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Willem Alberts of the Lions wins possession during the United Rugby Championship match against Cardiff at Ellis Park. Picture: Sydney Seshibedi/Gallo Images
Willem Alberts of the Lions wins possession during the United Rugby Championship match against Cardiff at Ellis Park. Picture: Sydney Seshibedi/Gallo Images

In an age conscious world many approach their 40th birthday with a little dread, content for the moment to pass in the long grass.

Willem Alberts, though mostly taciturn and private, was deprived that right. The enduring utility forward had to delay blowing out 40 candles and saved his breath for Ellis Park with its manicured turf and blinding floodlights.

His landmark birthday made him the man of the moment when the Lions played Cardiff in the United Rugby Championship, but thankfully the utility forward has learnt to take post match interviews in his stride. He has had enough practice.

Every seven years from the age of seven he has been one of the subjects of the documentary series 7Up which shines a light on the lives of people from different socio economic backgrounds. Alberts first appeared in the series’ SA edition in 1992.

Though he has a conflicting public persona Alberts has cut a larger than life online presence. He may not have an X account, but his impromptu dance routines have become an online staple. “I’ve tried playing rugby so long to get noticed, and when I don't play all this stuff happens and people get a laugh. It’s all tongue in cheek stuff,” quipped the Bok flank in 2014.

“I like humour and cracking jokes. The dance is called ‘Snakes on a plane’ which one of my friends came up with. We always do it at weddings and birthday parties and when we hang out alone.

“I don’t like to be in the public eye too much. Besides I don’t know if people really want to know whether I’m eating a steak or not.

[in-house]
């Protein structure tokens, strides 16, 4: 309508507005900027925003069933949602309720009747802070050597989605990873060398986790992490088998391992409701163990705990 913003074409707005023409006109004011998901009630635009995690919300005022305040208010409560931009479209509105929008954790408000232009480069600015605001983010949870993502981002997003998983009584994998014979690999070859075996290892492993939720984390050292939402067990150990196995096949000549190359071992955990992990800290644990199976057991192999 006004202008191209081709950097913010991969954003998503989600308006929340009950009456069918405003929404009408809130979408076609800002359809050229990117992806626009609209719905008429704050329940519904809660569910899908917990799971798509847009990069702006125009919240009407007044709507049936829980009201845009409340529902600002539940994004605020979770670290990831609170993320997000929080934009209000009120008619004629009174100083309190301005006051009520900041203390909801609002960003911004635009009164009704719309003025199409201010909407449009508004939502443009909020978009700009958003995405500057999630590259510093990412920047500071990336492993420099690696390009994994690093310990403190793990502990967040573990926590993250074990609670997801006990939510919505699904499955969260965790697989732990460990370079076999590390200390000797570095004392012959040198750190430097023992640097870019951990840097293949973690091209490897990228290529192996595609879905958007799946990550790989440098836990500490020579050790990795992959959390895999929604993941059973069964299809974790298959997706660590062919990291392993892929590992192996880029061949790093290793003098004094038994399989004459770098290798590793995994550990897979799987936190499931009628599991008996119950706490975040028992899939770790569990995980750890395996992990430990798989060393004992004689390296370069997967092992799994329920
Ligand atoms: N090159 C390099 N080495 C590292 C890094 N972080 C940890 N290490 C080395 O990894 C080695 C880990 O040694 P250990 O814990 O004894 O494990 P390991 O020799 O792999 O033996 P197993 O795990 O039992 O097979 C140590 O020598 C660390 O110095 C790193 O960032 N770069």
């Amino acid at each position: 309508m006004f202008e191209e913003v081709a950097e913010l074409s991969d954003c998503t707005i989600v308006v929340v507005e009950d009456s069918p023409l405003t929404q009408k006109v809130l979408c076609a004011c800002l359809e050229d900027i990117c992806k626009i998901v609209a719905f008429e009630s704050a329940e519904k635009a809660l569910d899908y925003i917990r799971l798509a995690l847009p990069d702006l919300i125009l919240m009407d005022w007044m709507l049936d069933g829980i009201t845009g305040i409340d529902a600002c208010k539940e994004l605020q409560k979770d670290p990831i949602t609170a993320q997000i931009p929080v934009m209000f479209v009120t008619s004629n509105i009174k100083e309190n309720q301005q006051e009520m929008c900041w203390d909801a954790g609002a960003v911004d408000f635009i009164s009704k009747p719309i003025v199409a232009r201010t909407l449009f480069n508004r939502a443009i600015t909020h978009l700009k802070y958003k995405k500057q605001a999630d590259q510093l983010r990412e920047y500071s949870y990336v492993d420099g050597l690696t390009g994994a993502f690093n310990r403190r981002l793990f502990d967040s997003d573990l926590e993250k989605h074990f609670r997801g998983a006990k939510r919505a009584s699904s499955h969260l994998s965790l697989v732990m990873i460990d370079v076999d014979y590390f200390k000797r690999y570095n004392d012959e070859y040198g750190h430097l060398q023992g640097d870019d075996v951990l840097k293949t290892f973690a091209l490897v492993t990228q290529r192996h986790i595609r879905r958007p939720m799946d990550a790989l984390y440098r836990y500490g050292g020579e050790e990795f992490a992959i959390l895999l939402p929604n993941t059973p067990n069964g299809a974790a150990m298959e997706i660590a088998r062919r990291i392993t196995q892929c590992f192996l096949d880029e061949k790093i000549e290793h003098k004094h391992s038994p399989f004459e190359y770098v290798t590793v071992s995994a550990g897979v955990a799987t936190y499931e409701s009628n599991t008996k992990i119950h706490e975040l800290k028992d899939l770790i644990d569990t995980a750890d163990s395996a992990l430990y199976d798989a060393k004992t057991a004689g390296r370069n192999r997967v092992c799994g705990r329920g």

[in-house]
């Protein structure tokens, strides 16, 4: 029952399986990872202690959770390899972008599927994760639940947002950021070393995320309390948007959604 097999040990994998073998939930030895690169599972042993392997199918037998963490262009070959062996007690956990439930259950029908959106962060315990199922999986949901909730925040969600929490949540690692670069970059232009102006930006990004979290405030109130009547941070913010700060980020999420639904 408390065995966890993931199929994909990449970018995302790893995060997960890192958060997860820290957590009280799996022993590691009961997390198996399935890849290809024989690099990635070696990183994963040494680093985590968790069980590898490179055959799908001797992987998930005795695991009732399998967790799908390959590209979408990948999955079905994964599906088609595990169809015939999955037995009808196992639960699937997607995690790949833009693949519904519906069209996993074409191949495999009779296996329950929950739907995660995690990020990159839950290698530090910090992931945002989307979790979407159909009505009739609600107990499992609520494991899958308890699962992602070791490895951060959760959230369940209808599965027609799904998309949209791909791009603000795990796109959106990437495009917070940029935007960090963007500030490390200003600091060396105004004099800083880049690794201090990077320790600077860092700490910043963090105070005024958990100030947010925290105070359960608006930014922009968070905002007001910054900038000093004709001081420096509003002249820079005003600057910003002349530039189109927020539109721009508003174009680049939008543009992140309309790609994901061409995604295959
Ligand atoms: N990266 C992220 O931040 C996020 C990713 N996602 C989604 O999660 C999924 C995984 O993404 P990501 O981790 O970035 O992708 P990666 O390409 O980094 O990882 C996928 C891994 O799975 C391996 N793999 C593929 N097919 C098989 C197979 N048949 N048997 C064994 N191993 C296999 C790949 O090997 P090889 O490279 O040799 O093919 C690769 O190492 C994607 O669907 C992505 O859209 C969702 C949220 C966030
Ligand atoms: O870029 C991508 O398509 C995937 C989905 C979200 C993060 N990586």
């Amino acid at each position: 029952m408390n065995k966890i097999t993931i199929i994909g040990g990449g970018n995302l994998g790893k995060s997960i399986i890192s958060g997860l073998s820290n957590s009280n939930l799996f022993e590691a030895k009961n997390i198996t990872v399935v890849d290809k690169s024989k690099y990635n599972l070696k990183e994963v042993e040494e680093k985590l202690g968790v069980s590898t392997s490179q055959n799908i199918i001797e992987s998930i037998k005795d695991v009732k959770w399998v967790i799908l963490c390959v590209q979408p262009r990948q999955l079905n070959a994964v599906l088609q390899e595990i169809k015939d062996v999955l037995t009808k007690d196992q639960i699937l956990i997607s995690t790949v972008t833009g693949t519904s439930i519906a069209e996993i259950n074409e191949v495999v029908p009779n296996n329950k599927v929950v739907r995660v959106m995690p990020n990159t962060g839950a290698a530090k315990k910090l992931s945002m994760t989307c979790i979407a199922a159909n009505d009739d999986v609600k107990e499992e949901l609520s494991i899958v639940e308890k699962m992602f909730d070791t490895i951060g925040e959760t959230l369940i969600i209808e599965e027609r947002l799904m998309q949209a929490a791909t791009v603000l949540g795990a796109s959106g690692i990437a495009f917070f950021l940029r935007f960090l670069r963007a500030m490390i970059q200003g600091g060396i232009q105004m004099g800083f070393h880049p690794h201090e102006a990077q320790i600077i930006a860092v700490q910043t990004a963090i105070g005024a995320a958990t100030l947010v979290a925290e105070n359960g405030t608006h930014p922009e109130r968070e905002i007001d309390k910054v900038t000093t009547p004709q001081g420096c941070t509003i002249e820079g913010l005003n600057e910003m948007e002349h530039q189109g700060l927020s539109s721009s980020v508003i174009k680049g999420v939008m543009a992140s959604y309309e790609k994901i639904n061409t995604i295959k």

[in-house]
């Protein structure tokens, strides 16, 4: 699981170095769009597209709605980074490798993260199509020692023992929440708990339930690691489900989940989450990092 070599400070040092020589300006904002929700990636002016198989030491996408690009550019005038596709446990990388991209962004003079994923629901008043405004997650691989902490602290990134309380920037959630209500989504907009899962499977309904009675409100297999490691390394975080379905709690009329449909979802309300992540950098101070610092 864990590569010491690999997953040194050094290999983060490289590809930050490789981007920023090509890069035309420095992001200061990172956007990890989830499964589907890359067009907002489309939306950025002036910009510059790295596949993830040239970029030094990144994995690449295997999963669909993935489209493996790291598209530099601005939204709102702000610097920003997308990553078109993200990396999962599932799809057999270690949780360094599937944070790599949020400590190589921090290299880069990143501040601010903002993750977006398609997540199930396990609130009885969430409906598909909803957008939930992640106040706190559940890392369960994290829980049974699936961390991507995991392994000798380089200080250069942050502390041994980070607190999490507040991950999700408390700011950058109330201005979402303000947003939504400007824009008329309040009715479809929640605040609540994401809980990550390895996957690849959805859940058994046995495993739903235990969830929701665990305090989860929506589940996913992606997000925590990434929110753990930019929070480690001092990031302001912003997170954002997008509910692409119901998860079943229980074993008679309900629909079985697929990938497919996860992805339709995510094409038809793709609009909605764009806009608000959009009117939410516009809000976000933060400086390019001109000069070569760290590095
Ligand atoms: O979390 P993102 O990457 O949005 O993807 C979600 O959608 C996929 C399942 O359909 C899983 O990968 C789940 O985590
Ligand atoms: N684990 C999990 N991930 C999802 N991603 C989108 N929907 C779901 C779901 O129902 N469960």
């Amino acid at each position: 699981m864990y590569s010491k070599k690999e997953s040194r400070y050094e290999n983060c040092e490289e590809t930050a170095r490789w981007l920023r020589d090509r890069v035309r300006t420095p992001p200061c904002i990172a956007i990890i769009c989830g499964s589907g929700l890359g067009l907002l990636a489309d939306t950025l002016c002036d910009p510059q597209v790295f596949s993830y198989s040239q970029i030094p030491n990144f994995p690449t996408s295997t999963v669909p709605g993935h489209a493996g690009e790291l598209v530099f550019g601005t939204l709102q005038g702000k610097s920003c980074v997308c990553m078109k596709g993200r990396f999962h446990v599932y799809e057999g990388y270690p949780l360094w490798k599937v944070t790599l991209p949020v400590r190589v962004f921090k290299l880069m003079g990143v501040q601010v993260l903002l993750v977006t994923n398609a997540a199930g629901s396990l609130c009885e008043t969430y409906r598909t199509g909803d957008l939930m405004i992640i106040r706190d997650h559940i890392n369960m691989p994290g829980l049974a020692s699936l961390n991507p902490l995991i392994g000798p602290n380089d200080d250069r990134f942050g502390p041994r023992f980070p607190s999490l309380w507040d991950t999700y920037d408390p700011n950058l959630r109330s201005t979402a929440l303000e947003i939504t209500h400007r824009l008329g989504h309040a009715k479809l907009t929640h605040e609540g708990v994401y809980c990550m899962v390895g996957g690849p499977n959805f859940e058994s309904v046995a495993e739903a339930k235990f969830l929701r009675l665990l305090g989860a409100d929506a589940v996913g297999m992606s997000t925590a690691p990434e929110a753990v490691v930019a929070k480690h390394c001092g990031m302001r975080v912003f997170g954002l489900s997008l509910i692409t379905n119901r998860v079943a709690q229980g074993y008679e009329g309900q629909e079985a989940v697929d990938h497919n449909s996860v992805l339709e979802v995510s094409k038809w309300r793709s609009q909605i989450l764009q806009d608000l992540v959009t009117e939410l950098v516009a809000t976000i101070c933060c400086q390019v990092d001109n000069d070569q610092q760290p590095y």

“I'm more private. It takes up too much time. I’m too busy with my family and when I have down time I don’t necessarily set it aside for my phone.”

Alberts may have played his last Test in 2016, but he occasionally parachutes back into public consciousness with an early morning dance routine, usually in a gym.

His shuffles aren’t confined to the gym. He once captained the Boks against the Proteas in the T20 Nelson Mandela Legacy Cup at the Wanderers and played a man of the match cameo. And yes, he did dance down the wicket with telling effect. His celebratory jive when he cleared the boundary won him more fans.

But when Alberts decides to step away from the game his legacy will have little to do with his quickstep, or indeed side step. He was one of the most rampaging, chest-out Bok loose forwards of the modern era, while his confrontational stance in defence caught ball carriers aback.

At schoolboy level he flattened two opponents in a match resulting in fractures for both. It earned him the moniker “Bone Collector” and ball carriers have since been wary of his whereabouts.

Few had the ability to bust the gainline as Alberts in his pomp.

The Springboks’ prospects of winning a Test was greatly enhanced with the blindside flank in the team. In his first 36 Tests the Boks only lost seven. He scored tries in each of his first three Tests, but only four more across the next 40.

He concluded his Test career with the Boks in a slump and ended with 30 wins from 43 Tests. His final Test was against Italy when the Boks delivered everything but an oil painting in their defeat in Florence.

Alberts returned to Stade Francais in Paris before returning to the Lions in 2020, the franchise where he launched his career in 2005.

Lions coach at the time Eugene Eloff recalls how he got involved.

“I watched him as a schoolboy at Monnas [Monument High] and was keen for him to join the Lions. I heard he was offered a cricket bursary at Tukkies and left it at that.”

While vacationing in Margate he bumped into an increasingly barrel chested Alberts in a mall. “I told him to get into shape and a month later he pitched up and joined the Lions in tiptop shape.”

While Alberts, a keen hunter, has collected bones, those around him have held on to memories.

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